Belarusian authorities improve transparency of election procedures but disable control from opposition
The Belarusian leadership has combined a formal greater procedural transparency with excluding the opposition from having any control over the voting results. Apparently, in order to preserve the positive dynamics in the Belarusian-European relations, the authorities are likely to be satisfied if international observers recognise a limited progress in the upcoming election campaign. Despite greater procedural transparency, mainly aimed at western observers, the Belarusian authorities will preserve the usual election practices.
The Belarusian authorities decided not to allow the opposition to participate in organising the elections, while they could demonstrate substantial progress and allow some opposition members to the vote count. Currently, opposition members in precinct election commissions across the country, like in all recent elections, make a negligible 0.1%.
Opposition members, who were selected to the election commissions, will perform their duties in areas with high government approval ratings, strong pro-government candidates and an expected high turnout. Election officials have not allowed a single opposition representative in election districts with strong opposition nominees to the Parliament.
That said, the authorities have allowed more opposition party representatives in the election commissions, who in one way or another associate with the power system. For example, yet since the Soviet era former communists from the Fair World party have preserved their connections with the local authorities and they are the least likely to confront their ‘counterparts’ in a conflict situation.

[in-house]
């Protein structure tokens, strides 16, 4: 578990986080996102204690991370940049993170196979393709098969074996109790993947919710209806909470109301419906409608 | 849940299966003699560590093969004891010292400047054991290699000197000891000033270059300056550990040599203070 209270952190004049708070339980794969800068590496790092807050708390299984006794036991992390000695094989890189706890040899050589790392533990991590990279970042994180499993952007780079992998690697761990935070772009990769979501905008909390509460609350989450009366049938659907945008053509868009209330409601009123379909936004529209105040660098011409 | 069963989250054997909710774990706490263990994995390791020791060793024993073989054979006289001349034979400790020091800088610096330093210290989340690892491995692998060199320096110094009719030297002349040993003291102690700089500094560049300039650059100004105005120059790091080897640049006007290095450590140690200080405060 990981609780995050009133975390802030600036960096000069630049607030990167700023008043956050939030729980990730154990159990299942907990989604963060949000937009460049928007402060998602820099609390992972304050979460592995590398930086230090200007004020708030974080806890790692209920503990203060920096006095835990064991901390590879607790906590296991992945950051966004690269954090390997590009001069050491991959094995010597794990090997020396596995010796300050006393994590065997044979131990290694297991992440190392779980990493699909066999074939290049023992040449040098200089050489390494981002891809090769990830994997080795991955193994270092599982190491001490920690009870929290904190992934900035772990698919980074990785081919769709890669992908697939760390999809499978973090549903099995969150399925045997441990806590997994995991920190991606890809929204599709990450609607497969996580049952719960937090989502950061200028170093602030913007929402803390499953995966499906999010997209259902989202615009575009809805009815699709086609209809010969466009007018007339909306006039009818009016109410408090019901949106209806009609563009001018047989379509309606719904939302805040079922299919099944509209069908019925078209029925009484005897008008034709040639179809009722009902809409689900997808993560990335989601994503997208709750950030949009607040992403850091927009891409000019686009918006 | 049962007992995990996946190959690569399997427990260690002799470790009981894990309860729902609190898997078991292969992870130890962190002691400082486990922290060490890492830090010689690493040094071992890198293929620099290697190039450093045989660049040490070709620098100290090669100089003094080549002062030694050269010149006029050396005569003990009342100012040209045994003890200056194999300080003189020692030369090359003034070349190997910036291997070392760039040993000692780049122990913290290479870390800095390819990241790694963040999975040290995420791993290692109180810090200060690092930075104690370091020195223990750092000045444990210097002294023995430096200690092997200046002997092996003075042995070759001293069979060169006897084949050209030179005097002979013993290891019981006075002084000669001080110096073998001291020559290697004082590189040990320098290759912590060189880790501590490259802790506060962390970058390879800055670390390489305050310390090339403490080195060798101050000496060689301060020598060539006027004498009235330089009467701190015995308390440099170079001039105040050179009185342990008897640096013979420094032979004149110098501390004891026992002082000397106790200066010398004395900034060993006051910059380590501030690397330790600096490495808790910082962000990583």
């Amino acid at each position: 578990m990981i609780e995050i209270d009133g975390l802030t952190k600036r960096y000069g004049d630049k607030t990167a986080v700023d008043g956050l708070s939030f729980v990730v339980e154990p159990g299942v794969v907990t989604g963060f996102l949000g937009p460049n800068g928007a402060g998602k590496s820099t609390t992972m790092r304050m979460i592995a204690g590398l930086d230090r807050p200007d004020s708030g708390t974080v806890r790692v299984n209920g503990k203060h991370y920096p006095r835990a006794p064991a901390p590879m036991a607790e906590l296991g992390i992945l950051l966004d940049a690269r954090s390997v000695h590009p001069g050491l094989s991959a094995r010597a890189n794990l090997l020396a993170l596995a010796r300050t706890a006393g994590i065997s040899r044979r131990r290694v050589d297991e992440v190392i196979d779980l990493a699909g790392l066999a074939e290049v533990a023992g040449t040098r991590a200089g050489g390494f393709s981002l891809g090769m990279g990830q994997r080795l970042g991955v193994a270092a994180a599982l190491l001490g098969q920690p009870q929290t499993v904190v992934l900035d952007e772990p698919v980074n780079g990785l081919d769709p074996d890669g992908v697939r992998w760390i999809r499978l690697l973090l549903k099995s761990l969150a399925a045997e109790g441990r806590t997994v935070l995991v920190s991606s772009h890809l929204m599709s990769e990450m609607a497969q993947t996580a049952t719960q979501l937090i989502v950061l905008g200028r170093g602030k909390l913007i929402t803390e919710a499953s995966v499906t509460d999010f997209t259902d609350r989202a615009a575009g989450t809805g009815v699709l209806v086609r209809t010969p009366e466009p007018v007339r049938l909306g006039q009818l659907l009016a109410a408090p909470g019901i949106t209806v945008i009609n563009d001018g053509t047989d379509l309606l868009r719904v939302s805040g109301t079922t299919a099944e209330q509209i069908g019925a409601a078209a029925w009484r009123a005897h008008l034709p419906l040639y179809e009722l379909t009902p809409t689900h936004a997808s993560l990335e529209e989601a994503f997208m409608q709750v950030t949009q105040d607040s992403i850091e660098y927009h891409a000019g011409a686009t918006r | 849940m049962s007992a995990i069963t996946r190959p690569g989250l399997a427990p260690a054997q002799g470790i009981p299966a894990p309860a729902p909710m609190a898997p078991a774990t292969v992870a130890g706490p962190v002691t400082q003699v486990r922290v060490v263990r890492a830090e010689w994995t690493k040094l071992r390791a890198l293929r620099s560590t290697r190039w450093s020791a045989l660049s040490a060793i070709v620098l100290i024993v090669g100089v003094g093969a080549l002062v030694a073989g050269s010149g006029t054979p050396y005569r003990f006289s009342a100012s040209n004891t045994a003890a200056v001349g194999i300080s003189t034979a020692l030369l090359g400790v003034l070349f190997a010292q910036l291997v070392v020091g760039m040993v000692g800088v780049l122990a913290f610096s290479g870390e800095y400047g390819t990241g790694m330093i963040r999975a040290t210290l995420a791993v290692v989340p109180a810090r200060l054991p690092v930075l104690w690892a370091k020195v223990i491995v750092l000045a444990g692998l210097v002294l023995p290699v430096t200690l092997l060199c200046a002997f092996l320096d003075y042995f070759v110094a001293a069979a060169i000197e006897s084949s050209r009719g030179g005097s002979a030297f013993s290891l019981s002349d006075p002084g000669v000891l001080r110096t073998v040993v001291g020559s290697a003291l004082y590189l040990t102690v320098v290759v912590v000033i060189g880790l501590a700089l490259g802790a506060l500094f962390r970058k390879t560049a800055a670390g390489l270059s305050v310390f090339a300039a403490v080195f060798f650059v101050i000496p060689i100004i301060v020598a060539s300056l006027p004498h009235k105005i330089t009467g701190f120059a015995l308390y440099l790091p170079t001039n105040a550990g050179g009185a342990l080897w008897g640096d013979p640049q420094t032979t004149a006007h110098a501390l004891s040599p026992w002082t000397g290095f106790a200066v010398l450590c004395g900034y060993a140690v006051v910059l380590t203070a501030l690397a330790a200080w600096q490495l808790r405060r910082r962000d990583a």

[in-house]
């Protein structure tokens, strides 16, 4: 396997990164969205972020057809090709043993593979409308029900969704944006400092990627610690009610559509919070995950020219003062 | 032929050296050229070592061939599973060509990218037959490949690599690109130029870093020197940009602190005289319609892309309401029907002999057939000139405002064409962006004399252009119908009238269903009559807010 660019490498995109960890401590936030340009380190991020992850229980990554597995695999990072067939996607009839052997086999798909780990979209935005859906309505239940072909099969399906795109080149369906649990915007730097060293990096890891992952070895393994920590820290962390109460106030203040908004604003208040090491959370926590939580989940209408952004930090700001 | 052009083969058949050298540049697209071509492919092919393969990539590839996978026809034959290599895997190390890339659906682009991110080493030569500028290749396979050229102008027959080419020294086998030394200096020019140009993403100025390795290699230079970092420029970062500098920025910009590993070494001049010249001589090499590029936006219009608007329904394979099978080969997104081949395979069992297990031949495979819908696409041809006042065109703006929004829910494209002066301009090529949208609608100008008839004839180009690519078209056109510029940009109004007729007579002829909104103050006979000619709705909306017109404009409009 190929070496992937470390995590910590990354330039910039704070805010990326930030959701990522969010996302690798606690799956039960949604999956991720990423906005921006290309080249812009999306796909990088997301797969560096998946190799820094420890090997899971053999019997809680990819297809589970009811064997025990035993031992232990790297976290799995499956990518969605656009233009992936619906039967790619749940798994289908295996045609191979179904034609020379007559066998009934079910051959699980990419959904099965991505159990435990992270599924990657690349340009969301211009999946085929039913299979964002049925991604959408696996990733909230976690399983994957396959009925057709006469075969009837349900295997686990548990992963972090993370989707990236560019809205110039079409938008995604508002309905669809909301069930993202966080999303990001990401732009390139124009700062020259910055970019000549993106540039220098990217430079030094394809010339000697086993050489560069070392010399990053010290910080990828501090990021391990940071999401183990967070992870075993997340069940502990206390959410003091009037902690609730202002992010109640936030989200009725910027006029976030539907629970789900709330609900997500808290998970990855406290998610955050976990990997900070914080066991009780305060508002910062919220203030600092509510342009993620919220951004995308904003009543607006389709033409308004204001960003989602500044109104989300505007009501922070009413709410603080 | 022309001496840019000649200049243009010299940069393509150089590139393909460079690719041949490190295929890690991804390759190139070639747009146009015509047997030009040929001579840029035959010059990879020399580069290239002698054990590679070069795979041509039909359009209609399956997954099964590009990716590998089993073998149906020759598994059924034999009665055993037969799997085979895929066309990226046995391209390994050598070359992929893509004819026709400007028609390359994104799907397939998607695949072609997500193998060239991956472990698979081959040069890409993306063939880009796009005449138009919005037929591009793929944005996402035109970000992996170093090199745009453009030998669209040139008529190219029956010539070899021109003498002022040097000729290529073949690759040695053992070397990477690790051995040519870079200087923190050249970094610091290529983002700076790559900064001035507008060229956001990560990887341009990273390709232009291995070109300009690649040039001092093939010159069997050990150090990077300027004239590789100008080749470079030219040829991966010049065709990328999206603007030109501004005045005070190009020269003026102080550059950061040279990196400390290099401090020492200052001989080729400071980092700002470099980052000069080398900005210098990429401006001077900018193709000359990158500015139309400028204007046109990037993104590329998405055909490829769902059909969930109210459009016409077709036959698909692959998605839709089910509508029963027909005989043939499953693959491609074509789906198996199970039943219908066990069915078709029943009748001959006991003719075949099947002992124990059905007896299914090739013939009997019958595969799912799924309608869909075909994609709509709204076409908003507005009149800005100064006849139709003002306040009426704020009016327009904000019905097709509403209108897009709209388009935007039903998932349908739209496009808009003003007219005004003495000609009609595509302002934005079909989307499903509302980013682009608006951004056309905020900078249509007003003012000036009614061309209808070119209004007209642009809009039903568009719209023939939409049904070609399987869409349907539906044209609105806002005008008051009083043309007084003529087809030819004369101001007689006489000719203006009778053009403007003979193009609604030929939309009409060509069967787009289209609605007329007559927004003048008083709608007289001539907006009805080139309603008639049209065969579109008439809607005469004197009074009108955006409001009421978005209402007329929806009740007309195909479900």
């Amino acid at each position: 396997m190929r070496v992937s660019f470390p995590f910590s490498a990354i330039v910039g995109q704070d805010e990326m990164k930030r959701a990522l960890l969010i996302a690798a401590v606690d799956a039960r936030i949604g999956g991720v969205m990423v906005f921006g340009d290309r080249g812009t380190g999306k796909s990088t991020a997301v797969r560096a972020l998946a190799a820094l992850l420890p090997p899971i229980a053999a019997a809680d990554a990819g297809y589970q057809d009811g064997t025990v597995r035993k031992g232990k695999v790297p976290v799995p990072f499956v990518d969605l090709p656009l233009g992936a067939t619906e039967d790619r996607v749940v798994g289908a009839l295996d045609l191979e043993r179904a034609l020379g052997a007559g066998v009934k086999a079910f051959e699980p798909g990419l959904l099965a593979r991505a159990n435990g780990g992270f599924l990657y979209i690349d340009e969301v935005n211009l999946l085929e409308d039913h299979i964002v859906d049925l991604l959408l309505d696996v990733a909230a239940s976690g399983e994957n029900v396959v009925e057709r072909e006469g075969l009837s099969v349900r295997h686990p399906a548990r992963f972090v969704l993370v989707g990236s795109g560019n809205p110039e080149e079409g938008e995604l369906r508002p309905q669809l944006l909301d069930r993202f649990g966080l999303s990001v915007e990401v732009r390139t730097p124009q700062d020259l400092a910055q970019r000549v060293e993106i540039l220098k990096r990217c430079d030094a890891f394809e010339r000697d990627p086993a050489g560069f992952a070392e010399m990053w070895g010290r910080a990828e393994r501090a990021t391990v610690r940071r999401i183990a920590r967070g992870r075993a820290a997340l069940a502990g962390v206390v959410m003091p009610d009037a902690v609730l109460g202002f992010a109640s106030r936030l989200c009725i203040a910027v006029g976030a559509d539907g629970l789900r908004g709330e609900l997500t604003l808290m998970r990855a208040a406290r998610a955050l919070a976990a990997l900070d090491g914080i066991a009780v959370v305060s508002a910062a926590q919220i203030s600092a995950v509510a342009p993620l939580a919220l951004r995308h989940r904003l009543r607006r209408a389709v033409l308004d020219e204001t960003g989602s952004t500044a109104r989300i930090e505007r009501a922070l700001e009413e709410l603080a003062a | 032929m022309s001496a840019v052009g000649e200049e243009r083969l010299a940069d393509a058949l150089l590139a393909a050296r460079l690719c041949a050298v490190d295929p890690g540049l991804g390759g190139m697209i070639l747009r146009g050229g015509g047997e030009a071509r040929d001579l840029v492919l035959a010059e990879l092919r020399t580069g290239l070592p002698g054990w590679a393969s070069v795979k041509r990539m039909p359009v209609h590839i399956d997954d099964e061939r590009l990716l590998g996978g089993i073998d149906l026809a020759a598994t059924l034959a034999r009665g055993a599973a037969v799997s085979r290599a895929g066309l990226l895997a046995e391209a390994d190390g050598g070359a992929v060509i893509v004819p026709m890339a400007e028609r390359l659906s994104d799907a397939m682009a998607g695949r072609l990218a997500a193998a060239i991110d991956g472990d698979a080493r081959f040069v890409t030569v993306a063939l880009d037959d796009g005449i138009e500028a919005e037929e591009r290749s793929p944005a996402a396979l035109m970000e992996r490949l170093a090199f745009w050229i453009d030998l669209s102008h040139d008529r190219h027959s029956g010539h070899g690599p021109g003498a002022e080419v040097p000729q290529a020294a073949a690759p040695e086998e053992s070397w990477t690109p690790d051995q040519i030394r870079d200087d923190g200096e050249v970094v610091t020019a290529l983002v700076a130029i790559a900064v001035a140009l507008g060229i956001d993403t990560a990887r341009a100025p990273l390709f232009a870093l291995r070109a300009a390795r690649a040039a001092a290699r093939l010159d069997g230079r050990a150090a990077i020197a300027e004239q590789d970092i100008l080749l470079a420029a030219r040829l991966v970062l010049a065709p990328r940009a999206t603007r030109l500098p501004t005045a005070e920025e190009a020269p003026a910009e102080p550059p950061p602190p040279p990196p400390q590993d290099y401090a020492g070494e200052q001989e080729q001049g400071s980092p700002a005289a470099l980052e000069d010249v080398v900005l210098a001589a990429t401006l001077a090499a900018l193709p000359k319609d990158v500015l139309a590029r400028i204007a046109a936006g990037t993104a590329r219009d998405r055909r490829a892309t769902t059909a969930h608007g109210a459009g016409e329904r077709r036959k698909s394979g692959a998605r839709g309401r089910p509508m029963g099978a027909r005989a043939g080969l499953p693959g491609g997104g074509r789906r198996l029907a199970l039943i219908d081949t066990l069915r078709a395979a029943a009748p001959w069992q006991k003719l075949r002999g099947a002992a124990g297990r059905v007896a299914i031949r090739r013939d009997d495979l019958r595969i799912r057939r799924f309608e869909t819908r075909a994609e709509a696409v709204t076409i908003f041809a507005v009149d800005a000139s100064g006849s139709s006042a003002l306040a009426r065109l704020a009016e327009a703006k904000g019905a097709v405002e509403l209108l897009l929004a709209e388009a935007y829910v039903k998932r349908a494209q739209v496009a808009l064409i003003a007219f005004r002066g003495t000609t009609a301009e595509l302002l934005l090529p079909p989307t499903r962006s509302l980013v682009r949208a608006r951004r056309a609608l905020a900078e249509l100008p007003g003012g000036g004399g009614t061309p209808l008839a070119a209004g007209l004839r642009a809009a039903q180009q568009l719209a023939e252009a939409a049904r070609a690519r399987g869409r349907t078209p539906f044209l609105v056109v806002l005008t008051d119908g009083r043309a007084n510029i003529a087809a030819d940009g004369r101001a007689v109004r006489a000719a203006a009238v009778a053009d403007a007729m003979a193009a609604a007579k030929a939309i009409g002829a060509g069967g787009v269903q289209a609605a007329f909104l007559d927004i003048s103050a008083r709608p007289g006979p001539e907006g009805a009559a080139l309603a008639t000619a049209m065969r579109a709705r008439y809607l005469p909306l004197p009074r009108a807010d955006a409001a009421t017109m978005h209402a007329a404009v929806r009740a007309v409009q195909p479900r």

Simultaneously, the authorities continue using pro-government parties to fill in legislative quotas for public association in the election commissions. However, non-partisan pro-government candidates are under instruction to show greater publicity and contact with the voters during elections, especially in the capital. Most likely, this is due to the need to step up propaganda work in regions with low ratings of the authorities, rather than the fear of non-performing the official election results. Having Western observers in mind, the Belarusian authorities are attempting to create an atmosphere of competitive elections without predetermined results.
The Belarusian authorities are balancing between ensuring the transparency of the electoral process and not allowing the opposition to have any control over the election organisers.
President Lukashenka has met with the head of Chechnya Ramzan Kadyrov, who visited Minsk and the Minsk Automobile Plant. Minsk has always sought to have independent links with Russian regional elites, partially, to compensate for the Kremlin's diminishing interest in Belarus. In recent years, Belarus’ contacts with the Russian regions have been extremely intense. However, with some leaders of Russian regions, primarily heads of large republics, communication was more difficult to build. As many analysts in Minsk suggested, Minsk could regard contacts between President Lukashenka and the head of Chechnya as an additional communication channel for relieving tension in relations with the Kremlin. However, most likely, a trusting relationship with Kadyrov is a value for Minsk as such, provided Kadyrov’s broad business and political interests, and a high degree of autonomy for the Chechen leader from the Kremlin.